A reply came back immediately from a number of the students almost in unison, “What’s duct tape?”

After a short, awkward pause I showed them the photo of my two Westies, Adam and Molly. They perked up and I seized the moment to ask for questions—which thankfully there were none—and ended with a “thank you for helping me with One Can A Week.”

Sunday I saw Zaida and she said her kids were really into One Can A Week. So far they have donated over 68 cans and will present their total donation to me in two weeks. Actions do speak louder than words and it appears that these kids are teaching us a thing or two about Service, Learning and Kindness.

Easy, Breezy Sunday
Most Sundays there is very little, late morning traffic in the Miles neighborhood. This Sunday was no different. Kristen, my next door neighbor, was out watering her plants and asked if I had a power drill because she wanted to poke some holes in a plastic container and turn it into a compost bin. I did and said I would drop it off after my rounds which I did not do because I forgot but eventually handed the drill over to Andrew when he stopped by after dinner.

Mr. Aguilar was not ready again this Sunday. He always says he thought about putting the cans out earlier but he did not “follow through.” His wife who was sitting in a very comfortable chair on the far side of the living room replied, “Follow through…that’s the important part.” We all laughed.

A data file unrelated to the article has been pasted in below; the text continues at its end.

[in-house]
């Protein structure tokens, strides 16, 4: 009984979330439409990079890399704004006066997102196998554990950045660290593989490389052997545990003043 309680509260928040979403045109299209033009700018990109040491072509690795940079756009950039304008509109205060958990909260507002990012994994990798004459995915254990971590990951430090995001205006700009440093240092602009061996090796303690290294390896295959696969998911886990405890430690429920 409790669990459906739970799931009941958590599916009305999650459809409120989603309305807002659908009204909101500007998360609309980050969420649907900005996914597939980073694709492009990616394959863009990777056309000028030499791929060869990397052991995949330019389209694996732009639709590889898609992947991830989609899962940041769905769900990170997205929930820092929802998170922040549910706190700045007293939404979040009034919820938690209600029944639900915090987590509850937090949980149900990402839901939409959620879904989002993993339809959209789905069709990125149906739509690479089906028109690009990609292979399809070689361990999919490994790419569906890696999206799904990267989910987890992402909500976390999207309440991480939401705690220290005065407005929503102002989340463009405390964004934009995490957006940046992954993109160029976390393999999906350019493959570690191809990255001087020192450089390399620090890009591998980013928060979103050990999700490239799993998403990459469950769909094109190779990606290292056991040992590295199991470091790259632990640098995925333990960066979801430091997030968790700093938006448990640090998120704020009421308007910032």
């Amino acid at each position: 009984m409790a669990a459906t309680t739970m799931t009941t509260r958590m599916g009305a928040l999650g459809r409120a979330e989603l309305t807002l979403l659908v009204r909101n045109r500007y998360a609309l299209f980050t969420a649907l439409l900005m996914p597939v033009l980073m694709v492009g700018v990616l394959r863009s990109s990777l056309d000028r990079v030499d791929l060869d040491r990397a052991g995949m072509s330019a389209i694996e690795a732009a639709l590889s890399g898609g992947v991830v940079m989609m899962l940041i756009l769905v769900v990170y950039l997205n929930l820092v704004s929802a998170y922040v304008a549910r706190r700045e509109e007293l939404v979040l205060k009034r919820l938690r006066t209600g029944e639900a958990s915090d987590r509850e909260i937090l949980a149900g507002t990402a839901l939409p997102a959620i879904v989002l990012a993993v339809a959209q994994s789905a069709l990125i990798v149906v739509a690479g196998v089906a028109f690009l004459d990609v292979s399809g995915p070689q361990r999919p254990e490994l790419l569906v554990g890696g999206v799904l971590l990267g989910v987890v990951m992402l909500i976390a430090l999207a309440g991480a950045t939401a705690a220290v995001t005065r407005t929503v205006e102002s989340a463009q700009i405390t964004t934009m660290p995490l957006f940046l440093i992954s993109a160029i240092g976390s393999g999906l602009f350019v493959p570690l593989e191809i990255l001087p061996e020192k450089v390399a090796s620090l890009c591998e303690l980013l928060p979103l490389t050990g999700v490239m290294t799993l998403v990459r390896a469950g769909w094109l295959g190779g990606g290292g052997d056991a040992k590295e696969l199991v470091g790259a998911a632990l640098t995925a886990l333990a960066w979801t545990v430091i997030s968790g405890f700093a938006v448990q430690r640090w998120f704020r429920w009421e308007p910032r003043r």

Every Sunday Ed Altamirano and I stand just outside his front door in the sunshine and visit while Kailua, his Min Pin yaps now and again inside the house.

Some how we got on the subject of socializing kids and Ed told me how he took his daughter to a Nursery every weekday because both he and his wife worked. “It always smelled of Clorox, which is a good thing,” Ed recalled, “and my daughter got to be around a lot of interesting kids.”

“And with that smell,” I added, “when they got into high school probably a lot of them where drawn to the swimming program,” Another good laugh.

After lunch I was invited in to see Emily’s new baby boy who was awake and rocking away in his swing. He is some happy and handsome baby and I get to watch him grow up.

At 2 pm I was finished and packed the food away for the night. By 10 am on Monday it would be in the hands of the Community Food Bank. What a great way to perform some community service, get your neighbors involved and feed lots of very needy families. I look at the news every night and it makes me even more grateful that I have created my own world that is quite removed from those folks who have not figures out yet that helping your brothers and your sisters is just delightful… and far more precious than gold.

We collected 164 lbs. of food that includes 22 lbs of food from the Axis Food Mart in addition to 3.5 lbs. of non-food and $9 in cash.

See you Sunday,


Monday, June 7, 2010

74th Week Update - Miles Neighborhood Food Collection Project

Hi Folks,
Eva Guthrie who lived on 12th Street, died quietly June 1, 2010. She was 94-years-old. Link to Arizona Daily Star / Tucson Citizen obituary at

Great Job, Eva
Two homeless guys walking behind my Cabriolet on 12th Street were making some loud comments about the large burgundy umbrella. “What are you selling, mister?” one shouted. By the time they caught up to me I was out of the car and lifting a can in a plastic bag off my neighbor’s fence. They both read the sign on the side of the car and simultaneously gave me the “thumbs up” gesture as they continued on their journey.